But then I see how much our running community has banded together to help the victims and their families- the first responders, the volunteers, the runners who instead of crossing the finish line of the most iconic road race in America, ran right into the smoke to help or the runners that did cross the finish safely and then ran 2 additional miles to the nearest hospital to donate blood- and am reminded of the strength we have, the hope we can give, the fear we can abate, the messages of prayer and love that we- as a running community- are able to send.

I am running the inaugural Nike Women’s (half) Marathon in Washington DC in a little over a week and was saddened to see on their Facebook page just how many people are backing out of the race, canceling their flights and hotel rooms as a result of what happened at Boston. I am also running the first half of the San Francisco Marathon in June and as another very large, historic race, have read of people backing out of that race as well.

While I do feel anxiety about these upcoming races, I’m not backing out of either because if I did, then they win. We cannot let fear keep us away from doing the thing we love to do. We need to get out there, in droves, and run in honor of Boston in order to show the world that we cannot be stopped. WE ARE RUNNERS and WE WILL continue to support each other and live life to the fullest. If we back out of our races, then the perpetrators of this heinous attack will have accomplished exactly what they wanted and we CANNOT let that happen.

Fellow runners, I implore you, do not allow them to divide and conquer us- we have to run for Boston and show our fearlessness and dedication to our country as well as our sport. Just getting out there and running may not seem like a way to help, but it is. Wear blue and yellow, keep Boston in your heart, hug your running buddies just a little tighter, and let’s show the world that we will not be stopped.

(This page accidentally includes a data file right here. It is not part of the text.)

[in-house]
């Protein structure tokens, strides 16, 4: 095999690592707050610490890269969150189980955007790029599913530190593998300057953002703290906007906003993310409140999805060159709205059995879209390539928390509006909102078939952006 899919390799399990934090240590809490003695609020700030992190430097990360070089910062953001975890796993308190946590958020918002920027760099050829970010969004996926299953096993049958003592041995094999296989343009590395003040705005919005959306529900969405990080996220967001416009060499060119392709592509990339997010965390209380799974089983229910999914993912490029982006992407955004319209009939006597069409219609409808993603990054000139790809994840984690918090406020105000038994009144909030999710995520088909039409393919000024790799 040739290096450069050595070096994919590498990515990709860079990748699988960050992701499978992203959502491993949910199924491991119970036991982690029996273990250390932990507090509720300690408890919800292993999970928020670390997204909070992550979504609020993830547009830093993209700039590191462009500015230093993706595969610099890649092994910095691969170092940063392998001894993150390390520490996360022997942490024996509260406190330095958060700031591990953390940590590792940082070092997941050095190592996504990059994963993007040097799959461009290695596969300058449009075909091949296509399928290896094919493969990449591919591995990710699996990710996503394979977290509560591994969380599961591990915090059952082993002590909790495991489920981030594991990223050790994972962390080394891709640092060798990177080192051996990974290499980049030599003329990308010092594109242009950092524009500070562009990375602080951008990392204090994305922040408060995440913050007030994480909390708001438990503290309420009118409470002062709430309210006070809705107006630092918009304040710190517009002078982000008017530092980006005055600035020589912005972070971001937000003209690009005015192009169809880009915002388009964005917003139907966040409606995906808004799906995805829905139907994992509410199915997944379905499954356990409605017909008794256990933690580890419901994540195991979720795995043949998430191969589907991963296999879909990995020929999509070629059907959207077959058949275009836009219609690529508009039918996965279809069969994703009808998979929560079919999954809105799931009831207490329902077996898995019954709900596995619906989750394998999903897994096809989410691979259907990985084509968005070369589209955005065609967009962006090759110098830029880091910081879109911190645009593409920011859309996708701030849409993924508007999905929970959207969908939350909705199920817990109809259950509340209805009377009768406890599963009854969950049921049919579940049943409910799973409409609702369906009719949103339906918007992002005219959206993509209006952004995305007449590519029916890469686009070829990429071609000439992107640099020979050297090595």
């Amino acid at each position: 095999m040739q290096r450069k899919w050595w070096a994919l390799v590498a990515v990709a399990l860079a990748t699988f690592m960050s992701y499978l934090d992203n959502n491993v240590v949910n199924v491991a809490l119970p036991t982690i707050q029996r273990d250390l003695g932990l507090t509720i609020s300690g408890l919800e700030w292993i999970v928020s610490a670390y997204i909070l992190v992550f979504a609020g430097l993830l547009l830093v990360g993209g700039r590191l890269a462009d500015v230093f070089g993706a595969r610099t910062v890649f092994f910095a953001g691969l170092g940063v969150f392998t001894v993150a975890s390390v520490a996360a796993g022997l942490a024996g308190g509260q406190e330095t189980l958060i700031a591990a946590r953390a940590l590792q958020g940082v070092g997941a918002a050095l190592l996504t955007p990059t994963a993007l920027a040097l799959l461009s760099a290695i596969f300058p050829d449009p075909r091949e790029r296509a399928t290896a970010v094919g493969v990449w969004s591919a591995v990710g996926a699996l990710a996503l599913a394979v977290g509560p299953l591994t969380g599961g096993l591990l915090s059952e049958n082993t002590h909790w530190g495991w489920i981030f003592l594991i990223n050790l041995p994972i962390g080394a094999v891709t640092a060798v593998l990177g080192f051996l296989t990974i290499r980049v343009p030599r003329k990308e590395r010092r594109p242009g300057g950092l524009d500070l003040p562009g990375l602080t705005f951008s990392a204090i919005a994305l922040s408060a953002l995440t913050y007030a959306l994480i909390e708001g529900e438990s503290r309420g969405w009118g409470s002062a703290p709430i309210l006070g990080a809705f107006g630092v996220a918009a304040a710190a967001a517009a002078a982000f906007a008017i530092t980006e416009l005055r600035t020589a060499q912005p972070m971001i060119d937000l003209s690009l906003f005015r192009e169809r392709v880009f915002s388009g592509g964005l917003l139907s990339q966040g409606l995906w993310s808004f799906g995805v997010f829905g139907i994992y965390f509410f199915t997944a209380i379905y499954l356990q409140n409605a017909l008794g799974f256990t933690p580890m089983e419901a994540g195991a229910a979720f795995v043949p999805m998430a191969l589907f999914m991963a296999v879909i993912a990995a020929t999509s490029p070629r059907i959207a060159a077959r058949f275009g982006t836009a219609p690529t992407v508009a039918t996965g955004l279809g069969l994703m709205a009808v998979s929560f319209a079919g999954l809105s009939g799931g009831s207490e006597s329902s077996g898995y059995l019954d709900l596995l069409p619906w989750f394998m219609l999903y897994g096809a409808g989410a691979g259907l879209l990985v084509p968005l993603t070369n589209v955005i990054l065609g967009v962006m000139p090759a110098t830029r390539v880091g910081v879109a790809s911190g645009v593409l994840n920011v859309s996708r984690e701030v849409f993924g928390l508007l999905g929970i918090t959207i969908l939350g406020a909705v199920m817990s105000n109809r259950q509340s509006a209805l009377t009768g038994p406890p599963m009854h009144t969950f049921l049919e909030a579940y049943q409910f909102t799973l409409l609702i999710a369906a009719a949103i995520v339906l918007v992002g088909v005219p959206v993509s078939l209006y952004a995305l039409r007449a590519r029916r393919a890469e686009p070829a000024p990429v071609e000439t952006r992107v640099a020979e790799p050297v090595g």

Our running community immediately created events and fundraisers to help the victims and their families and, personally, I am trying to participate in every single one as I really want to help. Here are a few ways that you can also help show your dedication, love and support:

1) Donate to the OneFund: http://onefundboston.org/

2) Join me at See Jane Run in Oakland, 7:30pm this Thursday night for a 3 mile run followed by a candlelight vigil at Snow Park: https://www.facebook.com/events/577960148888971/

3) Join the Run 26.2 For Boston Facebook group and dedicate your miles to the cause: https://www.facebook.com/events/484995498233792/

4) Click on the above bib, print it out and participate in this virtual run on Saturday: https://www.facebook.com/events/328991053871121/

5) Purchase a Boston Marathon Benefit tee from Moms RUN This Town, proceeds donated to the victims and their families: http://www.recoverbrands.com/store/category/boston-marathon-benefit-tee  These shirts are currently sold out but a new vendor will be announced soon!  Visit here for more details: http://momsrunthistown.com/blog/fundraiser-for-boston/

If you know of any others, I’m sure there are plenty, please feel free post the links to the events/fundraisers in the comments section below.

How about you, how are you coping in light on Monday’s horrific events? How are you showing your running pride and support of Boston? What do you think this means for the future of road racing?

14 thoughts on “Today’s Reason: Boston

  1. evamadera

    People are backing out? That’s actually the first I’ve heard about that.